In various embodiments, a sentinel value can be defined by more than one attribute value in different tuples. For example, the sentinel value can be an initiation condition when the attribute value for the attribute “Tree” is “Juniper”, then “Pine”. A reading of a first tuple with the attribute value of “Juniper” and a second tuple with the attribute value of “Pine” can be the sentinel value.

A terminating sentinel value can be used to trigger the termination of the grouping window and can be an attribute read from the stream of tuples. The terminating sentinel value can be the same or different than the sentinel value. If the sentinel value is the same as the terminating sentinel value, then the terminating sentinel value can be based on a function of the number of times the sentinel value appears. For example, if the sentinel value is a particular attribute value, then the terminating sentinel value can be 12 instances of the sentinel value. Embodiments of the disclosure can be directed toward a method to populate and initiate a windowing operation using sentinel values contained in the tuples of a stream.

FIG. 1 illustrates one exemplary computing infrastructure 100 that may be configured to execute a stream computing application, according to some embodiments. The computing infrastructure 100 includes a management system 105 and two or more compute nodes 110A-110D—i.e., hosts—which are communicatively coupled to each other using one or more communications networks 120. The communications network 120 may include one or more servers, networks, or databases, and may use a particular communication protocol to transfer data between the compute nodes 110A-110D. A compiler system 102 may be communicatively coupled with the management system 105 and the compute nodes 110 either directly or via the communications network 120.

The management system 105 can control the management of the compute nodes 110A-110D (discussed further on FIG. 3). The management system 105 can have an operator graph 132 with one or more stream operators and a stream manager 134 to control the management of the stream of tuples in the operator graph 132. The stream manager 134 can have components such as a stream operator monitor 140 and a windowing manager 145. The stream operator monitor 140 can monitor an attribute of a particular tuple from the stream of tuples and communicate the attribute to the stream manager 134, according to various embodiments. The windowing manager 145 can manage determination of a sentinel value and a terminating sentinel value.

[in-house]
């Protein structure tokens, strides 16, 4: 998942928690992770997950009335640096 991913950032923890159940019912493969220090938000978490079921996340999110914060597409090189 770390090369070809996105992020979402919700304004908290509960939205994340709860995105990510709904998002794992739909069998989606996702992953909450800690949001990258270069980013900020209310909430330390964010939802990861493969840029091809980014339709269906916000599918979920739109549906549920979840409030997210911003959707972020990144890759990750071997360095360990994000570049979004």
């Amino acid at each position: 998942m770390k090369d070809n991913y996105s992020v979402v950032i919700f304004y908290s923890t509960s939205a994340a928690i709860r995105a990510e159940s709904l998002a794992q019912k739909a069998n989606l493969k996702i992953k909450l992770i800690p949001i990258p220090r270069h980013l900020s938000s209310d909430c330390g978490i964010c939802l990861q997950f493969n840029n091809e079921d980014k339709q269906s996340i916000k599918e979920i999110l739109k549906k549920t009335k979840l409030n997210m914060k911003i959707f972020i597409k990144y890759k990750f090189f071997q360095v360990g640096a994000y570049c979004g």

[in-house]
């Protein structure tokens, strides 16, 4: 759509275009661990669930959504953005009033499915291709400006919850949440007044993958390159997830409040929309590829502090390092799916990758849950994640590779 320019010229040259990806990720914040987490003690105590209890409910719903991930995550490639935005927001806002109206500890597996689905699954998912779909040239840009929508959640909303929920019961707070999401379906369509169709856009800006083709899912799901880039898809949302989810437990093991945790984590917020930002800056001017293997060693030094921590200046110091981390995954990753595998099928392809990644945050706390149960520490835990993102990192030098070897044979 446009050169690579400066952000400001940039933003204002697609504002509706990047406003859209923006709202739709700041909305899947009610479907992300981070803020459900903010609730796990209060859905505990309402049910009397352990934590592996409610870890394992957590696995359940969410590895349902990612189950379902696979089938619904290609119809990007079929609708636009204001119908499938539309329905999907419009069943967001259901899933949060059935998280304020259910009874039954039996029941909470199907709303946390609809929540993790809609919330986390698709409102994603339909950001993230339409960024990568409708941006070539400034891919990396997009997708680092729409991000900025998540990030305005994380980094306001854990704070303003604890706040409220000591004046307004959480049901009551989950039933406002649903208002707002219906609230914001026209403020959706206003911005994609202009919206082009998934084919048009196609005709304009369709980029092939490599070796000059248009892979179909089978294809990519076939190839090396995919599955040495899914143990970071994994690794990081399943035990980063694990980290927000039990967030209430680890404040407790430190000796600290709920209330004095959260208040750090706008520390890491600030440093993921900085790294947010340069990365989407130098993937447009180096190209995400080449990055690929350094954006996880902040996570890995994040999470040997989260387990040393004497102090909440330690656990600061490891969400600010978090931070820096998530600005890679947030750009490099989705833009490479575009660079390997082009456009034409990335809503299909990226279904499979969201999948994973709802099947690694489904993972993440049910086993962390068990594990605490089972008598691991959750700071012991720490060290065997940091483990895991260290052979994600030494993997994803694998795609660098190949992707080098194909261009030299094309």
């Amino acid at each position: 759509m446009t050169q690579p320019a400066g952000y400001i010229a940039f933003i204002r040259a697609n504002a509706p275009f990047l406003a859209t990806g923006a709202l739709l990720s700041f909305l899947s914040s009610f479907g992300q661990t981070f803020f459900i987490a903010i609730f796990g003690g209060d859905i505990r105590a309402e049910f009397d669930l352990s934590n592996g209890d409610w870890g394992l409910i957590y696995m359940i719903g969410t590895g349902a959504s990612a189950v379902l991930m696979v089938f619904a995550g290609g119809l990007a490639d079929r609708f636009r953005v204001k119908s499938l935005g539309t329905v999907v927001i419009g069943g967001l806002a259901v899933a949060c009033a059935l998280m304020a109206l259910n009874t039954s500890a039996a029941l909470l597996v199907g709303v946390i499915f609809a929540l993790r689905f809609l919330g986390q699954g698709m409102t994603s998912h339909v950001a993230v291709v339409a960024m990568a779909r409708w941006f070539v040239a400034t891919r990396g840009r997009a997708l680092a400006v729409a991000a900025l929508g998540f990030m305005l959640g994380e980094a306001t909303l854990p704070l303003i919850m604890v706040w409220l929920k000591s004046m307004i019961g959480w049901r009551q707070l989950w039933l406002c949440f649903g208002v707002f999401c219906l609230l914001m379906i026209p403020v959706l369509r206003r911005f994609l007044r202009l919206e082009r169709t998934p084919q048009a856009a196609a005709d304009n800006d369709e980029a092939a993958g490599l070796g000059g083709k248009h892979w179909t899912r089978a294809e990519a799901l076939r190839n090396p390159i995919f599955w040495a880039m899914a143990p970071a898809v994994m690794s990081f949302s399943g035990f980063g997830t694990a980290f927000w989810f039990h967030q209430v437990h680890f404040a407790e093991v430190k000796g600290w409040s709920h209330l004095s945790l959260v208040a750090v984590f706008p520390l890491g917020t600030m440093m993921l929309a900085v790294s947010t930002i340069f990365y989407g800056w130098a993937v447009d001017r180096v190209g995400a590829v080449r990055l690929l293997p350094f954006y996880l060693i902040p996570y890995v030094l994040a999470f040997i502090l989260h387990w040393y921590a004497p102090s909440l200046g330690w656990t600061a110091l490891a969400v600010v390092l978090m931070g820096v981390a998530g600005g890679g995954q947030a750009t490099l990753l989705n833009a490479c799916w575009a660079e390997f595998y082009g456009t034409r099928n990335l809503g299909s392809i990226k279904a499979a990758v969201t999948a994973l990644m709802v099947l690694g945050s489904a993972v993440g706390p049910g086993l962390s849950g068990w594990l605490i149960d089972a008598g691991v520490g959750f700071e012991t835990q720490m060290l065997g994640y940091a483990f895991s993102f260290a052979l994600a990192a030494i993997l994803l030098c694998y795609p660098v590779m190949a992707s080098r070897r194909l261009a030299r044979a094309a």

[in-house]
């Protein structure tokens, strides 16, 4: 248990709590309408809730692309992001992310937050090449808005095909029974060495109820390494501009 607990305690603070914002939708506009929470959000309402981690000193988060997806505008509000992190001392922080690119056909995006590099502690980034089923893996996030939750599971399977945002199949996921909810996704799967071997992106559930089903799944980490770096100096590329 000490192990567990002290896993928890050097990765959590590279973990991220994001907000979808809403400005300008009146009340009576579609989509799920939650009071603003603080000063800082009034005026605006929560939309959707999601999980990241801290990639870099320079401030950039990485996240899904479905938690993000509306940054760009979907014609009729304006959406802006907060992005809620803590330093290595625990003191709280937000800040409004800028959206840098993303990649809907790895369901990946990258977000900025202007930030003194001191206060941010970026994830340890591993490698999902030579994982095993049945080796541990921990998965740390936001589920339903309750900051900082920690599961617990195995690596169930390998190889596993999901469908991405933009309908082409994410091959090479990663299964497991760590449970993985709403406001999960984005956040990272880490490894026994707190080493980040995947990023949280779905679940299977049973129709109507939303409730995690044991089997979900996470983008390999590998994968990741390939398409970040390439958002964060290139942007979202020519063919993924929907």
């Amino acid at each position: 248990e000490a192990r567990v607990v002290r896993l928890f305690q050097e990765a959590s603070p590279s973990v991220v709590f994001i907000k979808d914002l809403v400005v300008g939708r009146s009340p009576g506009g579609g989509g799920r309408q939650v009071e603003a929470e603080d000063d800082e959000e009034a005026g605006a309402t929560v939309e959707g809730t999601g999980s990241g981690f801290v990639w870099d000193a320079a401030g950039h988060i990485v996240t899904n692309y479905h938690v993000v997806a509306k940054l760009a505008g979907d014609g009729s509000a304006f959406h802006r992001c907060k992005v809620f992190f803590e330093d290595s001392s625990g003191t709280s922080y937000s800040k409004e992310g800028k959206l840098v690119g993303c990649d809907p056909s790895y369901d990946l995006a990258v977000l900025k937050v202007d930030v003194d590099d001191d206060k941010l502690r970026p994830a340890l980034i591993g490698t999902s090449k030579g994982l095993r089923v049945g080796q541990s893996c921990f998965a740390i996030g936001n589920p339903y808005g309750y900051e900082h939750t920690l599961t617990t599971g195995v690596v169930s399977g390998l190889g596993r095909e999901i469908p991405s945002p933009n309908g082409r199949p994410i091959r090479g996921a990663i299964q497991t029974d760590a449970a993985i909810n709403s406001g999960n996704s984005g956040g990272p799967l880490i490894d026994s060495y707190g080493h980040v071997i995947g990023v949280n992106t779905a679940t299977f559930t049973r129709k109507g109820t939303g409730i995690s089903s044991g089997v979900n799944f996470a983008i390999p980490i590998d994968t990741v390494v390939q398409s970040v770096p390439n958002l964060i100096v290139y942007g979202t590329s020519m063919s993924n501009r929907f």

In various embodiments, a stream operator can communicate with the stream operator monitor 140 that a sentinel value has been identified. The stream operator monitor 140 can monitor the stream of tuples at one or more of the stream operators. Various embodiments of the disclosure can be directed toward specific types of stream operators, e.g., aggregate stream operators or counting stream operators. The stream operator monitor 140 can further communicate to the windowing manager 145 and request that the windowing manager 145 allow the stream operator to initiate a windowing operation.